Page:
It’s up to us, Dan Griffin writes, to decide if anything good will come out of the Penn State scandal.
This is not the festive blog topic you may have been hoping for and that I had even hoped to write, but I can’t get this Penn State scandal out of my mind, and it weighs heavy on my heart. So, this post is one that is very important as we go into the holidays and you think about the men you know and love, as well as yourself (if applicable).
By now, everyone has heard about the egregious behavior and massive cover-up at Penn State involving the beloved Joe Paterno and his once-thought heir apparent, Jerry Sandusky. Sandusky, as it is only alleged at this time (though there is a very compelling grand jury report) is said to have sexually abused numerous young boys over multiple decades. This posting is not about whether Sandusky is guilty—I will let a court of law determine that and pray to God that justice is served.
However, while the flurry of 24-7 news stories on the scandal has decreased dramatically, there will no doubt be another deluge of stories with the most salacious and graphic details once the actual court case gets underway. And just this past week, two more men came forward accusing Mr. Sandusky of sexual abuse.
My biggest concern from the moment this story started airing was what it was doing to all of the men and boys across the country—and even the world—who suffer from undiagnosed and untreated trauma, especially those who have been sexually abused. Many of these men have no recollection that they have had such traumatic experiences. How many men were being triggered—and acting out in any number of ways—as a result of the blast of coverage? It is hard to say what the true statistics are, but I am confident that the majority of the estimated percentages for boys’ childhood sexual abuse are a far cry from the actual number of boys and young men who are carrying around the horrible scars of sexual abuse. Here are some of the different ways men could be affected:
- Increased use of alcohol or other drugs
- Relapse (back into active addiction—substance, sex, gambling, etc.)
- Those men who have been working through abuse histories could find themselves struggling with significant memories or emotional outbursts
- Exacerbation of mental health issues
- Abusive behavior, including acting out sexually in different ways including, unfortunately, sexual abuse
- Obsessive viewing and talking about the scandal, the people involved, and extreme opinions about the alleged perpetrator and/or victims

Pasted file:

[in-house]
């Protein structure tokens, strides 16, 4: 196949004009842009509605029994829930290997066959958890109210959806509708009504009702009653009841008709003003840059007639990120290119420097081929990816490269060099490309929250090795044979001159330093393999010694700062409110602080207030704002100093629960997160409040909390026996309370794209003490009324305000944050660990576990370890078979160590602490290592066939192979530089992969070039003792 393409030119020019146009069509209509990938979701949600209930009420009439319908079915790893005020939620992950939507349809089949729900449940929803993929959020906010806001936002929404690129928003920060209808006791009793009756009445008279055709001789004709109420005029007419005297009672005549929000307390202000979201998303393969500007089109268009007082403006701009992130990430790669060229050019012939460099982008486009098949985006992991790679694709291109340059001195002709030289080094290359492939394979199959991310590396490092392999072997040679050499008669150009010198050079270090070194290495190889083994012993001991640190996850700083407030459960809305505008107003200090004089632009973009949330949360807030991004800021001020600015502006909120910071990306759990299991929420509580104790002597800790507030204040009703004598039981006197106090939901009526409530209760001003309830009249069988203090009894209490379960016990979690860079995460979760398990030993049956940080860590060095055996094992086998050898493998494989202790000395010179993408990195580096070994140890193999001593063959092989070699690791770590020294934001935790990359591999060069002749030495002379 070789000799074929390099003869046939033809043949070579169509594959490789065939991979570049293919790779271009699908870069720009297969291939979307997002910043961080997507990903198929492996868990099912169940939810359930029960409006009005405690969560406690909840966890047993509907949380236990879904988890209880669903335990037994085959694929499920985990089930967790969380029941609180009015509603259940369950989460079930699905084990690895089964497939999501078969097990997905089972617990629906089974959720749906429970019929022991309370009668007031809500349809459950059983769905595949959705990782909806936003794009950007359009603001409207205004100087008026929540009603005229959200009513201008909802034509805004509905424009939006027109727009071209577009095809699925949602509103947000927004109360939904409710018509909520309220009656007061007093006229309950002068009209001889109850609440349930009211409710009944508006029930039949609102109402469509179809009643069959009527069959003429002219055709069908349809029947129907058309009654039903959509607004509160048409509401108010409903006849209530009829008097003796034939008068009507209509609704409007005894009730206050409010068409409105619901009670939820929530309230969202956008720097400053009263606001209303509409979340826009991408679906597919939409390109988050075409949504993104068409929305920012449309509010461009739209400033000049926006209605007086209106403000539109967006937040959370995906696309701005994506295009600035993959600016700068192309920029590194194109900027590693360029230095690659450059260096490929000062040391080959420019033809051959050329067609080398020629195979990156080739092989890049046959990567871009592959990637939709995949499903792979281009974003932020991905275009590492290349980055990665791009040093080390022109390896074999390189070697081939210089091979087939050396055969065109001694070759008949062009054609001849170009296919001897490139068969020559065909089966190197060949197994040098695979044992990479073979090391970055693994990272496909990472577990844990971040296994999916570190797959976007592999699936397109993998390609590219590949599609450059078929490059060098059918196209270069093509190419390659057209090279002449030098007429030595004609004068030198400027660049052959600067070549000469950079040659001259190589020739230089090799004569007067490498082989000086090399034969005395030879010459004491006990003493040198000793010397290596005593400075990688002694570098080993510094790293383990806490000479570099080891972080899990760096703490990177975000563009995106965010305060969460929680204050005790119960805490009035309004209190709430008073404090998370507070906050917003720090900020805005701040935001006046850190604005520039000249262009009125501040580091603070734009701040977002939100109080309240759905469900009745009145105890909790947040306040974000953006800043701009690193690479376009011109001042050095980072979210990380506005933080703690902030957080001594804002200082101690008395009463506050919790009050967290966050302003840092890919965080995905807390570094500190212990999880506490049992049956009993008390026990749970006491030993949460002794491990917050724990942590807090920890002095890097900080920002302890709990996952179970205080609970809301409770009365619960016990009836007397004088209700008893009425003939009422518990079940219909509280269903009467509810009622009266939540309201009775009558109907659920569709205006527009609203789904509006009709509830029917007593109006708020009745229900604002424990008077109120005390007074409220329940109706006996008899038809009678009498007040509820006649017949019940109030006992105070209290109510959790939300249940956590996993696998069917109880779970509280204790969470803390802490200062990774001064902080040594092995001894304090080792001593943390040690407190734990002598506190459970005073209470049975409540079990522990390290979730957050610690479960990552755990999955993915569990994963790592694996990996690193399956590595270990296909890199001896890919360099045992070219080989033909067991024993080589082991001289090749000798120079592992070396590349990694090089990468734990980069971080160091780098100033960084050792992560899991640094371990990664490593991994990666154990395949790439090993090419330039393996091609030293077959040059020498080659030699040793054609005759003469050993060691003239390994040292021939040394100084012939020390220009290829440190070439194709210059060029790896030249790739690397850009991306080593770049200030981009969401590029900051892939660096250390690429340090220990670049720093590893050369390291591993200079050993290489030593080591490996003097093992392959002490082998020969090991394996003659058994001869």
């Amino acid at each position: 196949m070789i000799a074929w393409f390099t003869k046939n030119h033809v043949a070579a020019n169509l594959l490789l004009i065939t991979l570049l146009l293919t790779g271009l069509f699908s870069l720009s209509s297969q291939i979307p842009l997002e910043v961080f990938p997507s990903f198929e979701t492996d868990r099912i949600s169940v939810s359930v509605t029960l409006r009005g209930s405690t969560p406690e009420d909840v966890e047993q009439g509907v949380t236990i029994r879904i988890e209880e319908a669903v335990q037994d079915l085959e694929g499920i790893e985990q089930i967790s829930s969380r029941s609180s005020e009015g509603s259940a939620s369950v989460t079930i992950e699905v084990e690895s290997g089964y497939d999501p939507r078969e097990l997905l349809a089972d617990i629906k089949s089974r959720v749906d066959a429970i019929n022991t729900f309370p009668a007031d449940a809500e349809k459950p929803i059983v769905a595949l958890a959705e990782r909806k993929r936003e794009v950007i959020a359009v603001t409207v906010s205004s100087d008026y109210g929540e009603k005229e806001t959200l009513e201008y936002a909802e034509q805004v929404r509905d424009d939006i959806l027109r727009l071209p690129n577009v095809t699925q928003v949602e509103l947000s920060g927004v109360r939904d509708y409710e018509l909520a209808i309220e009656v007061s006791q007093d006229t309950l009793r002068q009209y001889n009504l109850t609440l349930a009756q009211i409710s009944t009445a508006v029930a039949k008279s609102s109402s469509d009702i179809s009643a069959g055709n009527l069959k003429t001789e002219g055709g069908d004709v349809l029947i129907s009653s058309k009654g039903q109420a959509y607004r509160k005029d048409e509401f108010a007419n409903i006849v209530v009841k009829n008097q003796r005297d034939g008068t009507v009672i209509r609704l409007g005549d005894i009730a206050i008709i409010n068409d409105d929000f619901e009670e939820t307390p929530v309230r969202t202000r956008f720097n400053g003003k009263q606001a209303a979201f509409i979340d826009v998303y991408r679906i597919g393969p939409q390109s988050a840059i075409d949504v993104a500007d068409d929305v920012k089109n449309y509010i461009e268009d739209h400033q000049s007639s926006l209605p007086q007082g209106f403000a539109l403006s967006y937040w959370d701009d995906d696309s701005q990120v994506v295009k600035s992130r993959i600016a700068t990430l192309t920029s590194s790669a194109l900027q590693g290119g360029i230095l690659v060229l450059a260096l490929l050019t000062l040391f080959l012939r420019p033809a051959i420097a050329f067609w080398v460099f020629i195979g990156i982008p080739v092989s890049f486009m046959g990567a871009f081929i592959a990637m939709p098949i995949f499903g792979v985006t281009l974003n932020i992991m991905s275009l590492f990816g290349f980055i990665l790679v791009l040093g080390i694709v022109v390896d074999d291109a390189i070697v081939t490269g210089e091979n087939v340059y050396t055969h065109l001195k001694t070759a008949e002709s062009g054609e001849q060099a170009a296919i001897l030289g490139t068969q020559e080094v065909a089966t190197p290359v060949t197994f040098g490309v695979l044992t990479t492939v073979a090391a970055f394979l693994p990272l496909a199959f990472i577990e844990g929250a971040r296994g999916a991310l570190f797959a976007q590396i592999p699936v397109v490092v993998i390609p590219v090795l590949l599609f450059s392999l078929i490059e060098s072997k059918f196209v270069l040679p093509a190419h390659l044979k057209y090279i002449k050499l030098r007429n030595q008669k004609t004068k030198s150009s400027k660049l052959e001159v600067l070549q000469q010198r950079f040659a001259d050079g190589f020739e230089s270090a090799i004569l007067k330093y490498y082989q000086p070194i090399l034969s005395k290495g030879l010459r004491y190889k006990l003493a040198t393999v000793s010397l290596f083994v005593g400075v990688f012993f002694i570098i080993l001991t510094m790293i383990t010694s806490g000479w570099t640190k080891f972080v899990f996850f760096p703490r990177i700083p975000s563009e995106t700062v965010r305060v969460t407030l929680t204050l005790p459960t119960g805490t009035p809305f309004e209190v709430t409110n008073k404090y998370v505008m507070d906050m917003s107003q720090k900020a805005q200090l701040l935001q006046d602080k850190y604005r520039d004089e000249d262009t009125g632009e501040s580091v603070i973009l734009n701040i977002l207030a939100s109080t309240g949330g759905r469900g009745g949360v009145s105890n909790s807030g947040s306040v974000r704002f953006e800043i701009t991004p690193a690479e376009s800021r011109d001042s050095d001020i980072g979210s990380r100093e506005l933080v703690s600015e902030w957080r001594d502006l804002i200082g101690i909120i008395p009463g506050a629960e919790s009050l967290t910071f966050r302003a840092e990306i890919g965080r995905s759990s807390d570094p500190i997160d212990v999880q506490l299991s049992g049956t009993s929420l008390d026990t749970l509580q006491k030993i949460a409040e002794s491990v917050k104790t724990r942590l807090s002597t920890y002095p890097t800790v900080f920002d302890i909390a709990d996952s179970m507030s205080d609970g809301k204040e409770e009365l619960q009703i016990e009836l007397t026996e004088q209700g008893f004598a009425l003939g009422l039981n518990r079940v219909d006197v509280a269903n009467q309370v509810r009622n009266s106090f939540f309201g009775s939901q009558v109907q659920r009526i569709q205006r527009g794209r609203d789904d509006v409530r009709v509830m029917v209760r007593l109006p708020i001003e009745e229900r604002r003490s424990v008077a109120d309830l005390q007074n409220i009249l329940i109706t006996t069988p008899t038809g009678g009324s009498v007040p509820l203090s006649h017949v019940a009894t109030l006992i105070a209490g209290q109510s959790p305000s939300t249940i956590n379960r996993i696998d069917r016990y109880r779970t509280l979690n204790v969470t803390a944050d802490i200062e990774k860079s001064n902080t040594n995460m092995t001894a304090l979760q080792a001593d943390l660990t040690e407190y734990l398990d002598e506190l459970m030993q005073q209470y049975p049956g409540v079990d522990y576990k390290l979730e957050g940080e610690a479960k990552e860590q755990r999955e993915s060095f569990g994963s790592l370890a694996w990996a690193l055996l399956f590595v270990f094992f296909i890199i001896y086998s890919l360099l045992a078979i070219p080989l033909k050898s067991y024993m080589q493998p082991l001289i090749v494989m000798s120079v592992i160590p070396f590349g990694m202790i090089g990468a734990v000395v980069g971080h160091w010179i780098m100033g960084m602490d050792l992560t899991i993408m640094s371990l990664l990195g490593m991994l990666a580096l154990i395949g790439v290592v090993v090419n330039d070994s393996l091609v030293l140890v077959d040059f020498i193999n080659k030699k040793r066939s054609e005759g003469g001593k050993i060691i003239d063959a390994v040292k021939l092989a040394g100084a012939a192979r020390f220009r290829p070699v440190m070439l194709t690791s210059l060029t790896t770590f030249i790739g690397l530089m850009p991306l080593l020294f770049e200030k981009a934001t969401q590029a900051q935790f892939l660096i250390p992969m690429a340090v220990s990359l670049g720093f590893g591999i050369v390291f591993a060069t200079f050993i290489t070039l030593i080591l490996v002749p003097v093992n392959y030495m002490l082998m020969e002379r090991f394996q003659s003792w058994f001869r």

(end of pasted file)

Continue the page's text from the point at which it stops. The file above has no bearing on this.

Our society has systematically pretended that boys and men don’t suffer from sexual abuse. We have this pervasive disparaging opinion about boys and men who suffer abuse and honestly express how it has affected them as weak and whining. That keeps a lot of men—especially those men regarded as “macho”—silent and stuck in their suffering. And, as I have stated many times, when men suffer, we tend to take our suffering out on others.
Here are five ways to support a man who has suffered abuse in the past:
- Help him find a forum for him to talk about it in a way that is safe for him, ideally with other men who have had similar experiences.
- If he is showing signs of problematic use of alcohol and other drugs, talk to him directly. Find an expert or someone in recovery to offer coaching on how to have the conversation or who can even be present with you as you have the conversation.
- Help him get help. Men can have so many barriers—many of which hit them at the core of their being and their masculinity—to seeking help. Do everything you can to see the strength and courage it takes to get help and reinforce that message to him.
- Watch the Oprah Winfrey episode from earlier this year where two hundred men came forward about being sexually abused, while their loved ones, many of whom never knew, were in another room listening and watching. Watch the full show here.
- If the man has already done a lot of work through therapy, recovery, and/or his faith, honor him for his courage and strength and let him know how much you love and respect him.
It may be hard right now to see something like this scandal as a gift, but it is certainly up to us if we decide whether any good comes from it. If a tragedy such as this creates an opening for boys and men to be better able to talk about any and all kinds of abuse, then that is definitely something very good.
While the Catholic clergy scandals have opened the door, the fact that this latest scandal took place in the domain of one of our country’s most hallowed masculine religions blows the door open—it shows that abuse and experiencing abuse are not about strength or some aberrant behavior of an aberrant population. They can happen to anyone, be perpetrated by anyone, and are more than likely happening, literally, all over the world right now. The secrets keep the sickness alive and destroy the individual from the inside. It is time to end the silence once and for all, but let’s make sure that men and their families are safe and supported in the midst of the cacophony.
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—AP Photo/Matt Rourke